Decreasing the risk of fire in USB-C Connectors
USB-C connectors are becoming the consumer electronics industry’s most widely used data and power interface. As their usage grows, so do the risks of premature failures or fire hazards if manufacturers choose the wrong materials.
Modern consumer electronic devices, such as notebooks and docking stations, are designed to process more power faster. While standard USB 2.0 or 3.0 connectors process 10W of power, USB-C cables process 27W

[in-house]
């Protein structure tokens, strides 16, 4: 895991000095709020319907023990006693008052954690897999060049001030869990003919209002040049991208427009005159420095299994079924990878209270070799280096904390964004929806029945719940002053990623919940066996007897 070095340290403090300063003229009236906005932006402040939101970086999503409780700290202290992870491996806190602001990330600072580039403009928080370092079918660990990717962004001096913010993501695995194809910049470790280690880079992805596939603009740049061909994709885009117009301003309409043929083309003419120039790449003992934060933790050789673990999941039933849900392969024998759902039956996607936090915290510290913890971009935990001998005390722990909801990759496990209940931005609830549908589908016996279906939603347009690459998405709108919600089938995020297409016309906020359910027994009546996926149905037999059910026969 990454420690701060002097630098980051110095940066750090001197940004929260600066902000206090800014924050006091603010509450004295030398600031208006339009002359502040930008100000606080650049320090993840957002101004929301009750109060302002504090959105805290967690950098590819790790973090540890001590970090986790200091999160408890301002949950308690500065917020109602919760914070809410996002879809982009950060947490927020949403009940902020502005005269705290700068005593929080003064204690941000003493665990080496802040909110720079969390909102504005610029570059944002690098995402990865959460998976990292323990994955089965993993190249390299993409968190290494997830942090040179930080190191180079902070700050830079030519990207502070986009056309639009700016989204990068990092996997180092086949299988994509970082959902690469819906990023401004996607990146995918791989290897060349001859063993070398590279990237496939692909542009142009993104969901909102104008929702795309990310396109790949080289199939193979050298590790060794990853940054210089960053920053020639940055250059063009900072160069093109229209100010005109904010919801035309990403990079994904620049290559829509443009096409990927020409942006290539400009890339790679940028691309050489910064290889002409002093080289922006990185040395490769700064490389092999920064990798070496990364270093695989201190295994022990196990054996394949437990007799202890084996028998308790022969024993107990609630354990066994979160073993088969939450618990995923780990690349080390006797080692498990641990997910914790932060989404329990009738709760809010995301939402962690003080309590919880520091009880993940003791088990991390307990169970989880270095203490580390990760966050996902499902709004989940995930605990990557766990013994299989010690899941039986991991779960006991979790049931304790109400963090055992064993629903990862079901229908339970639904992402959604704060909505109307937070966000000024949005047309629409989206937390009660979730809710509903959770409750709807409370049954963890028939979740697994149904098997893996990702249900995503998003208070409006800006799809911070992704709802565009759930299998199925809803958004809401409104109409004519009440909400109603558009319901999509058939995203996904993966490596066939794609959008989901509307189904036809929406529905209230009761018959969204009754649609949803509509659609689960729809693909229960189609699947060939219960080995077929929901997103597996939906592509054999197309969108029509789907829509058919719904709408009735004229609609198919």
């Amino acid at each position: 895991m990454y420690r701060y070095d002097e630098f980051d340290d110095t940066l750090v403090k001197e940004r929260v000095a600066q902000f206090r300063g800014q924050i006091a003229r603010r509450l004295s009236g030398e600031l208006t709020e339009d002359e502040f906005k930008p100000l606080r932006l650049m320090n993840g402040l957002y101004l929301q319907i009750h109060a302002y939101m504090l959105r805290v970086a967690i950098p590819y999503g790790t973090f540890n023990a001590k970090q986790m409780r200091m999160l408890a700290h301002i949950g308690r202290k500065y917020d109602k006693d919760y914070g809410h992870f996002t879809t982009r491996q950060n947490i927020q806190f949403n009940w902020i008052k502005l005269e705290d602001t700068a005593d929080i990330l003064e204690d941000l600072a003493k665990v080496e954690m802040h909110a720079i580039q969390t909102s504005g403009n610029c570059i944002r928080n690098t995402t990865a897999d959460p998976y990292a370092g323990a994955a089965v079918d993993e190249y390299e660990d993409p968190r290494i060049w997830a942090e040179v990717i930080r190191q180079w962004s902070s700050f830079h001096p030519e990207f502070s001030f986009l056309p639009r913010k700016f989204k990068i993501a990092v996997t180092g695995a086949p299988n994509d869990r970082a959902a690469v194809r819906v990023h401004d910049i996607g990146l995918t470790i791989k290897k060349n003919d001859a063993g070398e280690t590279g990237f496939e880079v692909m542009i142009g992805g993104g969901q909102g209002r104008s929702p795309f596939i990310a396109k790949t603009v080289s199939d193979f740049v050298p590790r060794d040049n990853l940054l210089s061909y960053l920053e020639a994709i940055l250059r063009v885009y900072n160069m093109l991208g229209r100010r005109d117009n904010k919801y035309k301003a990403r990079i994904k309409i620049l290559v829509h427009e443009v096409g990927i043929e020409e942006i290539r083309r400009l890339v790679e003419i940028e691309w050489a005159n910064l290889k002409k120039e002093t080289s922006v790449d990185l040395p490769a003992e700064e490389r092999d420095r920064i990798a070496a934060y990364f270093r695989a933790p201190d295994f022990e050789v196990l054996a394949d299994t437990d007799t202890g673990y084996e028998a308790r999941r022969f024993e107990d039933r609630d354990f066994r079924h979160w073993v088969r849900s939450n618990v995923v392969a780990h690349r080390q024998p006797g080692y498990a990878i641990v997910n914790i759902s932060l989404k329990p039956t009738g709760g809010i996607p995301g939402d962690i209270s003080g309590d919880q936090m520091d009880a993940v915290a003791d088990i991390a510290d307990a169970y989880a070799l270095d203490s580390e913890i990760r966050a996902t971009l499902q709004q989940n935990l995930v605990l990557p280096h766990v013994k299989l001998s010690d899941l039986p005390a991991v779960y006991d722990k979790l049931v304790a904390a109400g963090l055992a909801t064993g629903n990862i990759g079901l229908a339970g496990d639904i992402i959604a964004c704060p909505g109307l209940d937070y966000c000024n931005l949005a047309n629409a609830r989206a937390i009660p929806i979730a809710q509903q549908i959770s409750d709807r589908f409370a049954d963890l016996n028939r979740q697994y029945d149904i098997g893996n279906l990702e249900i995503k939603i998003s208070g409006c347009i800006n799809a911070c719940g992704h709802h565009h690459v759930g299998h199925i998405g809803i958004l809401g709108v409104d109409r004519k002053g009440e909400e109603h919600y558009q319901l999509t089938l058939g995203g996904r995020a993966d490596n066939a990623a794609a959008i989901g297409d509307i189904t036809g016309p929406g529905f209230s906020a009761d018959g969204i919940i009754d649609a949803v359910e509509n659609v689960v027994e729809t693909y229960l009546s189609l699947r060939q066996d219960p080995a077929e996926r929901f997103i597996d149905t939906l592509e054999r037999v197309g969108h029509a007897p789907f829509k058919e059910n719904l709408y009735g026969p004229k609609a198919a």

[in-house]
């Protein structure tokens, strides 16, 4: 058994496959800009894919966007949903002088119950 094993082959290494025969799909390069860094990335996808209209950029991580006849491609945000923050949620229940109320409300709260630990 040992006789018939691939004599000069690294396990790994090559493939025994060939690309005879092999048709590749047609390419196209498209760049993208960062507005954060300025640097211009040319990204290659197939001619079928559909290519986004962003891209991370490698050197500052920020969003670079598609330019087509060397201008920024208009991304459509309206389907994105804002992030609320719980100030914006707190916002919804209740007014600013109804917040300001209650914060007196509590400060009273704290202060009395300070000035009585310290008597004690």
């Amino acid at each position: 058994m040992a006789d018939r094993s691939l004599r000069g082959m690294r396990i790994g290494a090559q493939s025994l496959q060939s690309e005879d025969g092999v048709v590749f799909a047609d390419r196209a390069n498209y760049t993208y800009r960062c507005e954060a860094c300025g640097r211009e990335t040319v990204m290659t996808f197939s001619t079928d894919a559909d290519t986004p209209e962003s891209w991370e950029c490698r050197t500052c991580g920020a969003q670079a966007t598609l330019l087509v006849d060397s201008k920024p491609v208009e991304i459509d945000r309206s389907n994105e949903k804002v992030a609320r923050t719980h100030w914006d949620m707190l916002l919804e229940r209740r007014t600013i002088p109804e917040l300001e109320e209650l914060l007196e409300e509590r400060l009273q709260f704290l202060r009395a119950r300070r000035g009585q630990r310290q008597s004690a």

The smaller pitch in USB-C connectors creates insulating walls between connector pins of only 0.2mm (thinner than those in previous generations). Thin-walled insulating materials need to demonstrate superior resistance to electrical tracking in high voltage environments to prevent potentially serious fire hazards. Consequently, tracking resistance of insulator plastic becomes key for product reliability.